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Oysters on the Half Shell With Hog Wash

Oysters on the Half Shell With Hog Wash
This Recipe Is:

WebMD Recipe from EatingWell.com

It may seems a little intimidating to open an oyster, but after a little practice it gets easier. In this recipe, the oysters are served with a spiced-up, California-style version of mignonette sauce inspired by the folks at Hog Island Oyster Company on Tomales Bay in Northern California.

Ingredients
Prep: 40 minutes | Total Time: 1 hour 40 minutes
  • 1/2 cup
    rice vinegar
  • 1 tablespoon
    lime juice
  • 1 tablespoon
    finely diced shallot
  • 2 teaspoons
    seeded and finely diced jalapeño, or to taste
  • 1 teaspoon
    sugar
  • 3 tablespoons
    finely chopped fresh cilantro
  • 24 
    small-to-medium oysters
Instructions
  1. To prepare sauce: Stir vinegar, lime juice, shallot, jalapeño and sugar in a bowl until the sugar dissolves. Cover and refrigerate for at least 1 hour before serving. Stir in cilantro just before serving.
  2. To shuck oysters: Before you begin, be sure you have an oyster knife; do not try to shuck oysters with a regular kitchen knife. Rinse oysters under cold running water. Throw away any that are open and don’t close if you tap them.
  3. Place an oyster flat-side up on a work surface. Grip the oyster with a kitchen towel to help protect your hand (or wear a glove), leaving the narrow hinged end exposed.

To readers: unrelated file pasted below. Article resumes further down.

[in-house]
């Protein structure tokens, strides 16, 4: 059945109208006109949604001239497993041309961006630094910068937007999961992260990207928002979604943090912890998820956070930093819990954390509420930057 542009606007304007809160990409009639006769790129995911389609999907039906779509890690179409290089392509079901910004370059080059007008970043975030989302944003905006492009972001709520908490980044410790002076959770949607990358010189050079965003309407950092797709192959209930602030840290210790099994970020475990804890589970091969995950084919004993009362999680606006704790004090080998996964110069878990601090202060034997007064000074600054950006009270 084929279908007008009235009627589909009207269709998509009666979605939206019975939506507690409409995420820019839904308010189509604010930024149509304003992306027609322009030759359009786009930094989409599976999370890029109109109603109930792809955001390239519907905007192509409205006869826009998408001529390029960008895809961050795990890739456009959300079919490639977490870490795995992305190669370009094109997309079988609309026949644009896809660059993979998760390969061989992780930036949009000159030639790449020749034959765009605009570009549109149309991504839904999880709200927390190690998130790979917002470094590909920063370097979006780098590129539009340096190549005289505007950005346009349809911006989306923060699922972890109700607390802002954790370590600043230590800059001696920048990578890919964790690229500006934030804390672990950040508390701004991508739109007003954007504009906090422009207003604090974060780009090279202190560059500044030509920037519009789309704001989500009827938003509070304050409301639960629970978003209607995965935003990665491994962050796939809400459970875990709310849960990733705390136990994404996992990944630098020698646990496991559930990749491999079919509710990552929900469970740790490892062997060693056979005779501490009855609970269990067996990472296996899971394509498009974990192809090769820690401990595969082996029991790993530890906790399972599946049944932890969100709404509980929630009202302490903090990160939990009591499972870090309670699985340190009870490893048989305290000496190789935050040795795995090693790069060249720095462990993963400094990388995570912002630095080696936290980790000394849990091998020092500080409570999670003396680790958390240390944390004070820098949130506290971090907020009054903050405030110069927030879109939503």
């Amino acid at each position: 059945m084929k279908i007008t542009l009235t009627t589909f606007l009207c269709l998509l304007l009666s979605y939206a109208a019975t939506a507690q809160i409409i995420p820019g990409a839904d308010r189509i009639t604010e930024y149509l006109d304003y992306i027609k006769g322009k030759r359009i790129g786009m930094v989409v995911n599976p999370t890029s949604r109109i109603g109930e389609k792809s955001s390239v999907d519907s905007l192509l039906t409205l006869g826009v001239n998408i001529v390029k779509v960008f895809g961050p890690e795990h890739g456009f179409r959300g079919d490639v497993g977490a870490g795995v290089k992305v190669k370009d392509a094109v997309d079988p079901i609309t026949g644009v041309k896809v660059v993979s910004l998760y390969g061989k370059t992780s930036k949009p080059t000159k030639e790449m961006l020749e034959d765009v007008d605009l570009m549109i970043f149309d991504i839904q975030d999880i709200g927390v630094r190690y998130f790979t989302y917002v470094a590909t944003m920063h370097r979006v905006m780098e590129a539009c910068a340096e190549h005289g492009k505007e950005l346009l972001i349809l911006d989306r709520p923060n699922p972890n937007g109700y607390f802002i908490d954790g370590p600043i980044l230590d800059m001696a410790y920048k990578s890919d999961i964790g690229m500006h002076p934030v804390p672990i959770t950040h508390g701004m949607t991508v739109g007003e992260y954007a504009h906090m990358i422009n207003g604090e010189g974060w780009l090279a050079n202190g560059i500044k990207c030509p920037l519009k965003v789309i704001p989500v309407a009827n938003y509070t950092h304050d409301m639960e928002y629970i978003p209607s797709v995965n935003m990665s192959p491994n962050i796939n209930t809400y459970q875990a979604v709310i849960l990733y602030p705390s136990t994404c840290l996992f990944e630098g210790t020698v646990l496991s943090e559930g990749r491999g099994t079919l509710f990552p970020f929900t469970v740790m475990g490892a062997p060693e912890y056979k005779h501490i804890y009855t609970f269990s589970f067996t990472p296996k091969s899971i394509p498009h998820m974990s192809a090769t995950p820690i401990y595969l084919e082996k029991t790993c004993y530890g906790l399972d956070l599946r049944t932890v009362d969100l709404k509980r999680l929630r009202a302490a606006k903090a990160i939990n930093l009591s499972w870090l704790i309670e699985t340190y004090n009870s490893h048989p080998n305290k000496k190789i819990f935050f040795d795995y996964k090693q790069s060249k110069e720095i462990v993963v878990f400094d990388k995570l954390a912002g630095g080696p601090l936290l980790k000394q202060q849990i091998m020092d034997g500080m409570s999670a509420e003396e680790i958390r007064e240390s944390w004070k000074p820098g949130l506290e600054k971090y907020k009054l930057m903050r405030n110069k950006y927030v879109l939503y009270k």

4. Place the tip of the knife between the top and bottom shells just adjacent to the hinge. Press inward, twisting and wiggling your knife tip, to release the top shell. At first, it may seem like you aren’t making progress, but continue with gentle pressure. Continue wiggling the knife while pressing inward until the shell pops open. Try to keep the oyster level so the flavorful “liquor” (briny, salty seawater) stays inside the deep bottom shell.
  5. Wipe your knife to remove any debris, then pry open the shell by inserting the knife tip in one or two other spots, twisting it to release the shell completely. Continuing to hold the oyster level, run your knife along the inside of the upper shell to cut the muscle that attaches the oyster to the top shell. Run your knife along the inside of the lower shell and gently cut the oyster free. Leave the oyster nestled in the shell. (If you open an oyster that has a strong, sulfurous smell, discard it. It’s dead.)
  6. Transfer the oyster in its bottom shell to a bed of crushed ice, rock salt or crumpled foil that will keep the oyster level. Serve immediately with about 1/4 teaspoon “Hog Wash” sauce per oyster.

 

Nutritional Information

Makes: 4 servings, 6 oysters each
  • Calories51
  • Fat1 g
    • Saturated fat0 g
  • Cholesterol21 g
  • Carbohydrates5 g
    • Dietary fiber0 g
  • Protein4 g
  • Sodium150 g
* Nutritional Guidelines based on the USDA's MyPlate Standards.
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